In anticipation of NextEra Energy’s merger with Hawaiian Electric Industries, Maui County is looking into different options of electricity utility ownership to determine which model would provide the best support for Maui County’s transition into 100% renewable energy smart grids and microgrids. The Request for Proposals (RFP), posted by Mayor Alan Arakawa’s Office of Economic Development on May 5, provides a $30,000 budget and four-month deadline for an analysis which would need to include the following:
- Preliminary appraisals of how much it would cost to purchase the electric utility in its entirety and in certain parts
- Benefits of a public power utility and an energy cooperative form of ownership as alternative utility business models
- A recommendation of the utility structure(s) and ownership option(s) that would best align with Maui’s renewable energy future
“We must look at our options, but to do that and have a constructive conversation about the matter we need more information,” Arakawa said. “This study will provide us that information, and will tell us if it would be best to start our own utility, form a co-op as Kauai did, allow the NextEra deal to go through or some other option. We need to make an informed decision as a community.”
Arakawa and Kauai County Mayor Bernard Carvalho have discussed Kauai’s electric co-op. “We’re open to maybe partnering and sharing some of our processes of hooking up with Kauai as far as extending out to our neighbor islands too,” Carvalho said.
Kauai is the only island that is not part of Hawaiian Electric Industries and has the state’s only electric co-op, Kauai Island Utility Cooperative (KIUC). KIUC purchased Kauai Electric Company in 2002 for $215 million and currently operates over 32,000 electric accounts. As a non-profit organization that is owned and controlled by the people it serves, KIUC has over 23,000 active member-owners and returned $30 million to members as patronage capital and refunds since the co-op was established.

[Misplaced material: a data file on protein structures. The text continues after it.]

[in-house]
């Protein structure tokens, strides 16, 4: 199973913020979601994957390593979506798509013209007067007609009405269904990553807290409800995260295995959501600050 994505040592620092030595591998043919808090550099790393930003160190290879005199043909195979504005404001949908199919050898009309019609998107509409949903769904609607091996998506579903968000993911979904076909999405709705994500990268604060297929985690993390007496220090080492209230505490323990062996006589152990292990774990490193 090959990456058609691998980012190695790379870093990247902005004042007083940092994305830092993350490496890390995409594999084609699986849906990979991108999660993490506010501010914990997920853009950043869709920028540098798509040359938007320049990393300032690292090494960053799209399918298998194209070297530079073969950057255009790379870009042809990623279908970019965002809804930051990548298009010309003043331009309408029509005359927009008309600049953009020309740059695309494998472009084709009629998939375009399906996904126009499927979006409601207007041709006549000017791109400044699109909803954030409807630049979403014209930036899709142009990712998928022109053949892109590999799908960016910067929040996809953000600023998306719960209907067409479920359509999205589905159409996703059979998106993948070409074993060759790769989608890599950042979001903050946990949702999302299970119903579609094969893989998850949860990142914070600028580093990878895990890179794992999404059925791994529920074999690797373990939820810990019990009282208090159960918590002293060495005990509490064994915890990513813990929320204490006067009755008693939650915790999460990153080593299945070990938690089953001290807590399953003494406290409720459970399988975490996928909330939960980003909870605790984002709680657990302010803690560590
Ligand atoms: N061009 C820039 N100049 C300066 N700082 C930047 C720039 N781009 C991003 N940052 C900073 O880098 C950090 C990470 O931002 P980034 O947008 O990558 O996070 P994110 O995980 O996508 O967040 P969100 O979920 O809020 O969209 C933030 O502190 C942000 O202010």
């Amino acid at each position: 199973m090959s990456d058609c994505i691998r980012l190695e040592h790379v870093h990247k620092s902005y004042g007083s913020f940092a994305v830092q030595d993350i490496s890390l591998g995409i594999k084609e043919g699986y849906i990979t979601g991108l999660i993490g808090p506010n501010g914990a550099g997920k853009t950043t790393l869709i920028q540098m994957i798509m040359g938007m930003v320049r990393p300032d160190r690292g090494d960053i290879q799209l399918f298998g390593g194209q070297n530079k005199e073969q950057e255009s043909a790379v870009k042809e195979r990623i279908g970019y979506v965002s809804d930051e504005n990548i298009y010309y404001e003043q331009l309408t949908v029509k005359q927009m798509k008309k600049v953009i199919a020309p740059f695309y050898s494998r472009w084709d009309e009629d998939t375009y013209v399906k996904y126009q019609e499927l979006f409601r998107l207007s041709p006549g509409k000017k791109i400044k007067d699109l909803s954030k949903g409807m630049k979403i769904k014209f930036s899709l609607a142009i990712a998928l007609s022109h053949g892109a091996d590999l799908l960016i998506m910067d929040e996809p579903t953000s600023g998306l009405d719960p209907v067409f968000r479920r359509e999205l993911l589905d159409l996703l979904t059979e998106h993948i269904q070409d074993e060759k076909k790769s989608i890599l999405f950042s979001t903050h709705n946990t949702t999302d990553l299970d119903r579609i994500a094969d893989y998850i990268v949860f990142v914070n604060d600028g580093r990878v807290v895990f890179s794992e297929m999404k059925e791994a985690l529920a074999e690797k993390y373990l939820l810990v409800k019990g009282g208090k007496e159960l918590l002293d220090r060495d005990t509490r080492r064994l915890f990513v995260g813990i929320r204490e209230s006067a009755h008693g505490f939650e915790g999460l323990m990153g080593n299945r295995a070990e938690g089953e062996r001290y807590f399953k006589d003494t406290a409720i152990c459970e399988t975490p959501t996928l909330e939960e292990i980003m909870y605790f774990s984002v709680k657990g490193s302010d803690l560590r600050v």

According to the RFP, the proposed sale of Maui Electric Company to NextEra Energy brings about concerns of whether ratepayers will benefit from the change in ownership, if consumer photovoltaic systems and other sources of distributed energy will be suppressed, and whether the proposed sale will support Maui’s desire to be the “electric utility of the future.”
Maui Electric President Sharon Suzuki responded to the RFP saying that she respects the mayor’s decision to examine alternative utility models and issued the following statement:
“As with other utility services like water and sewer services, ownership is only one aspect to consider when dealing with a critical need such as energy for homes, businesses, and public facilities such as medical care centers – lowering costs and providing energy that’s reliable is expected.
We’ve made significant progress and will continue to move forward on our transformation efforts. Currently, 33% of our energy on Maui comes from renewable sources and more than 10% of our customers have rooftop PV systems, far exceeding the national average of less than one percent.
All of our employees at Maui Electric feel a deep commitment and sense of responsibility to serve Maui County’s energy needs. This has not changed in our 90-plus year history and we remain committed to the community we live and work in.”
The deadline to submit proposals is 4 p.m. on Friday, June 5, 2015. For more information, call the Mayor’s Office of Economic Development at 270-7710.